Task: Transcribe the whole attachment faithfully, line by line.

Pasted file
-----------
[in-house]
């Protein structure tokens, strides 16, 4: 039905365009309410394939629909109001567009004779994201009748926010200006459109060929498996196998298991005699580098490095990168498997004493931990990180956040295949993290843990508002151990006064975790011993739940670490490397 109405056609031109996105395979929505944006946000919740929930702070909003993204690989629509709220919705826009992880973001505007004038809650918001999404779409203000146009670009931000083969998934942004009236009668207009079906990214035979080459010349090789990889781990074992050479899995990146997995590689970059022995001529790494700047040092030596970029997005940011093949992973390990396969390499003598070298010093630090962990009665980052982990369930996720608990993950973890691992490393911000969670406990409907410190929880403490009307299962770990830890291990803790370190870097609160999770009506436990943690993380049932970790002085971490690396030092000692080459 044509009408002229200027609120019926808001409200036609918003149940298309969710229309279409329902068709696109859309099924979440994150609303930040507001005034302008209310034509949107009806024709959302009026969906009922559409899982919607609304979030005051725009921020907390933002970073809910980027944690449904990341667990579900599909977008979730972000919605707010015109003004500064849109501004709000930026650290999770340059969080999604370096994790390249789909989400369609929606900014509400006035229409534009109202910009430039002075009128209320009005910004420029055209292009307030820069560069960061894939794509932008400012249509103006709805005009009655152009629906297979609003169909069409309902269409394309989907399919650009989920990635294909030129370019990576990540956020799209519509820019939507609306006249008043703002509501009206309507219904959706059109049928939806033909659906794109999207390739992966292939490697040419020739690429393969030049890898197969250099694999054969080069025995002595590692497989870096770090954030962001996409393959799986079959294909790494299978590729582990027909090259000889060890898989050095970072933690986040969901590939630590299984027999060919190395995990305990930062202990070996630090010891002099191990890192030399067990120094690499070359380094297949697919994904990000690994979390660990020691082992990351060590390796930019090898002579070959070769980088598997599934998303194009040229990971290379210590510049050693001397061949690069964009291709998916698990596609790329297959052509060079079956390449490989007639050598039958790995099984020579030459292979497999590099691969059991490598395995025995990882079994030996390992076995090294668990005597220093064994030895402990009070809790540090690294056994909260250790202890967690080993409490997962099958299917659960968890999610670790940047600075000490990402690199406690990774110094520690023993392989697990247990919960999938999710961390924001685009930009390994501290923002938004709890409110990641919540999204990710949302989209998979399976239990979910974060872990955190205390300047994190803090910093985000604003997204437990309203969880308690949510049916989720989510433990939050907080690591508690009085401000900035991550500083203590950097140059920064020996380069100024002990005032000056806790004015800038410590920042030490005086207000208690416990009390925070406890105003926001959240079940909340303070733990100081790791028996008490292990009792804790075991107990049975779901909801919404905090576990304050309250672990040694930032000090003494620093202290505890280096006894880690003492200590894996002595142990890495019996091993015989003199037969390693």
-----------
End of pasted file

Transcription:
[in-house]
């Protein structure tokens, strides 16, 4: 039905365009309410394939629909109001567009004779994201009748926010200006459109060929498996196998298991005699580098490095990168498997004493931990990180956040295949993290843990508002151990006064975790011993739940670490490397 109405056609031109996105395979929505944006946000919740929930702070909003993204690989629509709220919705826009992880973001505007004038809650918001999404779409203000146009670009931000083969998934942004009236009668207009079906990214035979080459010349090789990889781990074992050479899995990146997995590689970059022995001529790494700047040092030596970029997005940011093949992973390990396969390499003598070298010093630090962990009665980052982990369930996720608990993950973890691992490393911000969670406990409907410190929880403490009307299962770990830890291990803790370190870097609160999770009506436990943690993380049932970790002085971490690396030092000692080459 044509009408002229200027609120019926808001409200036609918003149940298309969710229309279409329902068709696109859309099924979440994150609303930040507001005034302008209310034509949107009806024709959302009026969906009922559409899982919607609304979030005051725009921020907390933002970073809910980027944690449904990341667990579900599909977008979730972000919605707010015109003004500064849109501004709000930026650290999770340059969080999604370096994790390249789909989400369609929606900014509400006035229409534009109202910009430039002075009128209320009005910004420029055209292009307030820069560069960061894939794509932008400012249509103006709805005009009655152009629906297979609003169909069409309902269409394309989907399919650009989920990635294909030129370019990576990540956020799209519509820019939507609306006249008043703002509501009206309507219904959706059109049928939806033909659906794109999207390739992966292939490697040419020739690429393969030049890898197969250099694999054969080069025995002595590692497989870096770090954030962001996409393959799986079959294909790494299978590729582990027909090259000889060890898989050095970072933690986040969901590939630590299984027999060919190395995990305990930062202990070996630090010891002099191990890192030399067990120094690499070359380094297949697919994904990000690994979390660990020691082992990351060590390796930019090898002579070959070769980088598997599934998303194009040229990971290379210590510049050693001397061949690069964009291709998916698990596609790329297959052509060079079956390449490989007639050598039958790995099984020579030459292979497999590099691969059991490598395995025995990882079994030996390992076995090294668990005597220093064994030895402990009070809790540090690294056994909260250790202890967690080993409490997962099958299917659960968890999610670790940047600075000490990402690199406690990774110094520690023993392989697990247990919960999938999710961390924001685009930009390994501290923002938004709890409110990641919540999204990710949302989209998979399976239990979910974060872990955190205390300047994190803090910093985000604003997204437990309203969880308690949510049916989720989510433990939050907080690591508690009085401000900035991550500083203590950097140059920064020996380069100024002990005032000056806790004015800038410590920042030490005086207000208690416990009390925070406890105003926001959240079940909340303070733990100081790791028996008490292990009792804790075991107990049975779901909801919404905090576990304050309250672990040694930032000090003494620093202290505890280096006894880690003492200590894996002595142990890495019996091993015989003199037969390693």